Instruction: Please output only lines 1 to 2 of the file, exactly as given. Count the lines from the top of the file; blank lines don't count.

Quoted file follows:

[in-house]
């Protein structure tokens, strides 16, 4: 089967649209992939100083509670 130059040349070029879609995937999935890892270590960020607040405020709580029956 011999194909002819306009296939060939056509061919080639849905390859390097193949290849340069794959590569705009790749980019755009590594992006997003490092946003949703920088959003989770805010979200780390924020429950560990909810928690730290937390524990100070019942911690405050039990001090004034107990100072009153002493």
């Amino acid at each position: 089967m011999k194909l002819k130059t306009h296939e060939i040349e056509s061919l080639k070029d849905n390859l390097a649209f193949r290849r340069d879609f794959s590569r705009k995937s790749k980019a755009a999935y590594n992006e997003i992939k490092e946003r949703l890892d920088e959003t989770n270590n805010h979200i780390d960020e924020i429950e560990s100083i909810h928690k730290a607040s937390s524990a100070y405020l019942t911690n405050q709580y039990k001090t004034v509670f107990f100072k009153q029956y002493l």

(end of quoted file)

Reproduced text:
[in-house]
């Protein structure tokens, strides 16, 4: 089967649209992939100083509670 130059040349070029879609995937999935890892270590960020607040405020709580029956 011999194909002819306009296939060939056509061919080639849905390859390097193949290849340069794959590569705009790749980019755009590594992006997003490092946003949703920088959003989770805010979200780390924020429950560990909810928690730290937390524990100070019942911690405050039990001090004034107990100072009153002493």